The design of the Glock trigger is so simple and ingenious it can be difficult to comprehend its operation. With the low parts count of the Glock every part is important, and the connector — which translates the rearward movement of the trigger (and thus, the trigger bar) to the striker assembly — is no exception.
Not only are there three different Glock connectors for different applications, there is a huge aftermarket in connectors as well. Glock connectors are typically interchangeable among weapons (there are some exceptions), while the aftermarket offers both
drop in connectors and those that must be custom fitted to your weapon and preferences.
Although there are some wild connector designs out there, the main reason for changing connectors is to adopt a different angle for the ramp where the rounded nose of the trigger bar contacts the connector. Generally speaking, the steeper the ramp, the higher the effort required to pull the trigger fully to the rear, but the shorter the travel. Relaxing the ramp angle reduces the effort required to pull the trigger fully to the rear, but at the expense of longer travel.
In pulling the Glock trigger to the rear, there is often a take-up that brings the trigger bar into contact with the connector ramp. After that is what is called
the wall, which is where there is increased effort to continue pulling the trigger to the rear. The steeper the ramp, the more prominent is
the wall, while a super-relaxed angle on the connector ramp can virtually eliminate
the wall entirely.
Depending on your preference, you might consider a Glock trigger with no
wall to be mushy, or a trigger with a prominent
wall to be difficult to actuate accurately. Typically, for self-defense purposes, you want enough
wall to prevent a negligent discharge when your adrenaline is maxed out. Presumably, this is the reason why the NYPD specifies
8-pound or even
12-pound trigger pulls instead of the standard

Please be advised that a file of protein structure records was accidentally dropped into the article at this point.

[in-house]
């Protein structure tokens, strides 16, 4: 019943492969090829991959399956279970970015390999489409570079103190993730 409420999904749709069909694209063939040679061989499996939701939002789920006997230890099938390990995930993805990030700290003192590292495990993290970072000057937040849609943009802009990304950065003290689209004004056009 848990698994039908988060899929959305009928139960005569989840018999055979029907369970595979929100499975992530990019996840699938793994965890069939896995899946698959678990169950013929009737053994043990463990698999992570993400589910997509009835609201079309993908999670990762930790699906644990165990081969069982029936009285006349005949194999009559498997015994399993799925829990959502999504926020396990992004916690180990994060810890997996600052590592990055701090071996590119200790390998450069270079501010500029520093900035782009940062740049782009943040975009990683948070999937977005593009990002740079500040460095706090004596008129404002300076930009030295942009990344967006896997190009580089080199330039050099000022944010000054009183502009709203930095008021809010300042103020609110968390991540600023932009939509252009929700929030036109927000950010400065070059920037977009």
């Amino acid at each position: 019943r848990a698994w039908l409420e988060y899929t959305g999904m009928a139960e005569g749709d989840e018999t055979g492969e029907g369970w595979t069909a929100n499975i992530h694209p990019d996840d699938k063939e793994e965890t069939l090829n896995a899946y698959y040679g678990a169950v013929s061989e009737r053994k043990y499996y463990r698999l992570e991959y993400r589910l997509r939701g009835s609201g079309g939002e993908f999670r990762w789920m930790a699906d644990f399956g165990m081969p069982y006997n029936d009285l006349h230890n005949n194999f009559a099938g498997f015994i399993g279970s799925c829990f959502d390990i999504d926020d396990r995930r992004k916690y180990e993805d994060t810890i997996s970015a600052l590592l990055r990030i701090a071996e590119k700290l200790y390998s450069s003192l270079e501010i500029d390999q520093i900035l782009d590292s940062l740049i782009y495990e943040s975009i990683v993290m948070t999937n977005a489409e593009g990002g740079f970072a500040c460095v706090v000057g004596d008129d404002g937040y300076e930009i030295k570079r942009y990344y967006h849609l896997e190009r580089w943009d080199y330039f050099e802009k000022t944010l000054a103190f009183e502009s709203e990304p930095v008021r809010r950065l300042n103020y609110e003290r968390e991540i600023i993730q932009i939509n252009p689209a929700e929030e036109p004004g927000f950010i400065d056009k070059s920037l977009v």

5.5-pound pull in Gen3 Glocks typically sold to civilians. (Gen4 and Gen5 Glocks come with the
dot connector, which is loosely rated at 5 pounds, and the competition models such as the Glock 34 and Glock 35 come with the
minus connector, which is loosely rated at 4.5 pounds.)
Because of the trade-off of perceived effort versus travel, Glock owners are easily able to fine-tune the trigger action to their taste by swapping connectors, although Glocks carried by concealed-carry permit holders should retain the stock connector for legal reasons … you don’t want an opposing attorney grilling you on the stand about why you made your gun
easier to shoot.
The angle of the Glock connect ramp does not directly equate to the
weight of the trigger pull. However, I measured the angles of the connectors I have on hand and came up with this information, which I was unable to find anywhere else on the Internet.
|Ghost Edge 3.5||16°||3.5-pound||Offset ramp to reduce take-up;
tab to reduce trigger overtravel
|10°||4.5-pound||Minus sign stamped on connector|
|7°||5-pound||Dot stamped on connector|
|0°||5.5-pound||No mark on connector|
To measure these angles, I mounted each connector flat and photographed it as close as I could to the centerline of the lens to mitigate distortion. I then squared up each photo, aligning the stem of the connector with vertical. I imported each image into the Online Protractor, which I used to measure the angle of each ramp at 500x magnification. Here are the results:
Note that even though I measured off of the top of the connector, the trigger bar actually contacts the connector ramp on the underneath side of the lip.